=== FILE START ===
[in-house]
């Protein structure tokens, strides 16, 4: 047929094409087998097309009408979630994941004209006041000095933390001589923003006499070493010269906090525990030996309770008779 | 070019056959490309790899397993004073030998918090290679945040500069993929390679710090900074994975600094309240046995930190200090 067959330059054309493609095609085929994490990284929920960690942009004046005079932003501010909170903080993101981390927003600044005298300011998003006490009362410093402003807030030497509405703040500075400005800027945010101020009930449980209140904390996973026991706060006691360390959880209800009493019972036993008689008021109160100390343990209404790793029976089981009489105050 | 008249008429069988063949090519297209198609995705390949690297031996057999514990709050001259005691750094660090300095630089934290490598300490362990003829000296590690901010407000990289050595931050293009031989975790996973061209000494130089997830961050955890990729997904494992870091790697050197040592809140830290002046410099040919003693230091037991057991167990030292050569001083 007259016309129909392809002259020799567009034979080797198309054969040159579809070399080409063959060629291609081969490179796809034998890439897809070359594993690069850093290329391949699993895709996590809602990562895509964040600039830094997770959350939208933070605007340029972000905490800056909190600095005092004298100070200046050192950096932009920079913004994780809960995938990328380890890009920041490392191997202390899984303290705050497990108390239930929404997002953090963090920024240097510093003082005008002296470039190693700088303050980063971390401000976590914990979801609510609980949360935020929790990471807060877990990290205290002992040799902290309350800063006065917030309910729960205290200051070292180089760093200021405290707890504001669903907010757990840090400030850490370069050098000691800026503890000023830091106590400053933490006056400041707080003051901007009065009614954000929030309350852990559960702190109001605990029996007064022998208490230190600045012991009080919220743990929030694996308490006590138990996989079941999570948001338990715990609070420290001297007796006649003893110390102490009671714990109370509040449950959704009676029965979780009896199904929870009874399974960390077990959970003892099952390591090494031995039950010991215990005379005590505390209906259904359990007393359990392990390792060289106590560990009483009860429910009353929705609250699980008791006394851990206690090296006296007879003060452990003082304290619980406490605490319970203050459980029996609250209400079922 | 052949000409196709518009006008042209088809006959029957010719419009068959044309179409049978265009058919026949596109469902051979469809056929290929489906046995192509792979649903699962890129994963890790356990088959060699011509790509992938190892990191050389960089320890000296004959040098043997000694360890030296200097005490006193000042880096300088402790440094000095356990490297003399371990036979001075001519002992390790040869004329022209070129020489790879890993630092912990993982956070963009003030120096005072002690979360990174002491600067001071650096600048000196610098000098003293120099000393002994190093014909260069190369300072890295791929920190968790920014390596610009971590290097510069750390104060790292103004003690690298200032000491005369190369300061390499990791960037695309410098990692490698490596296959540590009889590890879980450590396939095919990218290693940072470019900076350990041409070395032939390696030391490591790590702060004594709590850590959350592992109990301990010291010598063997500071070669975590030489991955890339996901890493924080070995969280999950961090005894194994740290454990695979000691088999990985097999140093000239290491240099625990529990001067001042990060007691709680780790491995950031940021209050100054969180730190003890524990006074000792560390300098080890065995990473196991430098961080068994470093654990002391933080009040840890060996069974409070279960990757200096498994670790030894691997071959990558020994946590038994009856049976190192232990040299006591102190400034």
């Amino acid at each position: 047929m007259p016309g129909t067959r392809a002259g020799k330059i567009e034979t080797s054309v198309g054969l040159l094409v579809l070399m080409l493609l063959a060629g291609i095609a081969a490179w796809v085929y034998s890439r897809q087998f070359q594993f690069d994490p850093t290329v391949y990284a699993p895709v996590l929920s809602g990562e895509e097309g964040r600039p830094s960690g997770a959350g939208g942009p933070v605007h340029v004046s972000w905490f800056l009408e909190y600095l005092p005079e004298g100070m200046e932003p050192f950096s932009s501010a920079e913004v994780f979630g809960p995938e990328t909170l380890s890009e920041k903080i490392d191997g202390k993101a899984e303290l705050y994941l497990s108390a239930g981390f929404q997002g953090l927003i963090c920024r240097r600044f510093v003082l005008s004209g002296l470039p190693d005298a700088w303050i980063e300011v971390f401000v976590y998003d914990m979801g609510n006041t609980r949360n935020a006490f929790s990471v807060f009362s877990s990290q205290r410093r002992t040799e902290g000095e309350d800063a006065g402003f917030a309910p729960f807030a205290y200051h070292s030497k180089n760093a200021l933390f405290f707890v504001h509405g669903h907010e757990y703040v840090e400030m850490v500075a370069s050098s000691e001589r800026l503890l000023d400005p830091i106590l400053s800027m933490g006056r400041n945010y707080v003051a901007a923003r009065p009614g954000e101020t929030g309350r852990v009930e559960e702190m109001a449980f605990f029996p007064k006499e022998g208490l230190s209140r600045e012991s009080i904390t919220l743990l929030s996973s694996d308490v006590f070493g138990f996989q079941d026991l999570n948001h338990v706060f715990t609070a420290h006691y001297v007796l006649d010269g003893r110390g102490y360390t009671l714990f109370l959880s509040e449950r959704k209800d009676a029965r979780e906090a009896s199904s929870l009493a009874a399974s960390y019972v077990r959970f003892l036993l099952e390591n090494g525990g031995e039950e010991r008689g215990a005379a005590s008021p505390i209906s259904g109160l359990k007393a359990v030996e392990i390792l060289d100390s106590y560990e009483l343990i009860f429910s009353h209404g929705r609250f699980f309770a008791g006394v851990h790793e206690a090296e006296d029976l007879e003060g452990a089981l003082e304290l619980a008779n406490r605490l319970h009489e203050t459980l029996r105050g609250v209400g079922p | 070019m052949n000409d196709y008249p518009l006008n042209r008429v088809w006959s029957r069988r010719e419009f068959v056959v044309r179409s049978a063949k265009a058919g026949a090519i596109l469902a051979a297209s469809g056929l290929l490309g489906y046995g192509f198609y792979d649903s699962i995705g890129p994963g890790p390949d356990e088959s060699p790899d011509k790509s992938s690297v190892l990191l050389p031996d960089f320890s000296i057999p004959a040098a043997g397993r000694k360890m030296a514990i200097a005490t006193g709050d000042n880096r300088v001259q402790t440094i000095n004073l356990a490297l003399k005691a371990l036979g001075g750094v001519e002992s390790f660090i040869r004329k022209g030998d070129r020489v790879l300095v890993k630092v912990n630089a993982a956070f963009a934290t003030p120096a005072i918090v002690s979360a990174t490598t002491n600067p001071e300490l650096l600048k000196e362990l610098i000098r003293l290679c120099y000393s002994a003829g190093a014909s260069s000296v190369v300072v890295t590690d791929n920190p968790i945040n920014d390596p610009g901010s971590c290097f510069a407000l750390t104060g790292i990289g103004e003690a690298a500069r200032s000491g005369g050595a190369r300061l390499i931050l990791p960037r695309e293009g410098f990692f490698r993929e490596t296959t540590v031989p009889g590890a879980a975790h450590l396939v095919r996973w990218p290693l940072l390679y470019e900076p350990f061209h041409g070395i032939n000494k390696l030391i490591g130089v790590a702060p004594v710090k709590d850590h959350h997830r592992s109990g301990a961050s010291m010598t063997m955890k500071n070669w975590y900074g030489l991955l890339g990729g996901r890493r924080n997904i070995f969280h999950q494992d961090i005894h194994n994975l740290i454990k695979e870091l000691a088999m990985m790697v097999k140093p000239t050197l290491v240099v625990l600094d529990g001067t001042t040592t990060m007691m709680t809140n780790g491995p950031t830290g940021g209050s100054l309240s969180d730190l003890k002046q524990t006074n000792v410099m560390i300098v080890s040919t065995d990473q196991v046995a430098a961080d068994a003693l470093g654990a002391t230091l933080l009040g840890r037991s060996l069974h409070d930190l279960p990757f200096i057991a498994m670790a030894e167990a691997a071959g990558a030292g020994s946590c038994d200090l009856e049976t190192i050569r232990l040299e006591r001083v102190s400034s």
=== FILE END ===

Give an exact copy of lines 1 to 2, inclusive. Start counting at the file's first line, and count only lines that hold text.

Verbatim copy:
[in-house]
């Protein structure tokens, strides 16, 4: 047929094409087998097309009408979630994941004209006041000095933390001589923003006499070493010269906090525990030996309770008779 | 070019056959490309790899397993004073030998918090290679945040500069993929390679710090900074994975600094309240046995930190200090 067959330059054309493609095609085929994490990284929920960690942009004046005079932003501010909170903080993101981390927003600044005298300011998003006490009362410093402003807030030497509405703040500075400005800027945010101020009930449980209140904390996973026991706060006691360390959880209800009493019972036993008689008021109160100390343990209404790793029976089981009489105050 | 008249008429069988063949090519297209198609995705390949690297031996057999514990709050001259005691750094660090300095630089934290490598300490362990003829000296590690901010407000990289050595931050293009031989975790996973061209000494130089997830961050955890990729997904494992870091790697050197040592809140830290002046410099040919003693230091037991057991167990030292050569001083 007259016309129909392809002259020799567009034979080797198309054969040159579809070399080409063959060629291609081969490179796809034998890439897809070359594993690069850093290329391949699993895709996590809602990562895509964040600039830094997770959350939208933070605007340029972000905490800056909190600095005092004298100070200046050192950096932009920079913004994780809960995938990328380890890009920041490392191997202390899984303290705050497990108390239930929404997002953090963090920024240097510093003082005008002296470039190693700088303050980063971390401000976590914990979801609510609980949360935020929790990471807060877990990290205290002992040799902290309350800063006065917030309910729960205290200051070292180089760093200021405290707890504001669903907010757990840090400030850490370069050098000691800026503890000023830091106590400053933490006056400041707080003051901007009065009614954000929030309350852990559960702190109001605990029996007064022998208490230190600045012991009080919220743990929030694996308490006590138990996989079941999570948001338990715990609070420290001297007796006649003893110390102490009671714990109370509040449950959704009676029965979780009896199904929870009874399974960390077990959970003892099952390591090494031995039950010991215990005379005590505390209906259904359990007393359990392990390792060289106590560990009483009860429910009353929705609250699980008791006394851990206690090296006296007879003060452990003082304290619980406490605490319970203050459980029996609250209400079922 | 052949000409196709518009006008042209088809006959029957010719419009068959044309179409049978265009058919026949596109469902051979469809056929290929489906046995192509792979649903699962890129994963890790356990088959060699011509790509992938190892990191050389960089320890000296004959040098043997000694360890030296200097005490006193000042880096300088402790440094000095356990490297003399371990036979001075001519002992390790040869004329022209070129020489790879890993630092912990993982956070963009003030120096005072002690979360990174002491600067001071650096600048000196610098000098003293120099000393002994190093014909260069190369300072890295791929920190968790920014390596610009971590290097510069750390104060790292103004003690690298200032000491005369190369300061390499990791960037695309410098990692490698490596296959540590009889590890879980450590396939095919990218290693940072470019900076350990041409070395032939390696030391490591790590702060004594709590850590959350592992109990301990010291010598063997500071070669975590030489991955890339996901890493924080070995969280999950961090005894194994740290454990695979000691088999990985097999140093000239290491240099625990529990001067001042990060007691709680780790491995950031940021209050100054969180730190003890524990006074000792560390300098080890065995990473196991430098961080068994470093654990002391933080009040840890060996069974409070279960990757200096498994670790030894691997071959990558020994946590038994009856049976190192232990040299006591102190400034």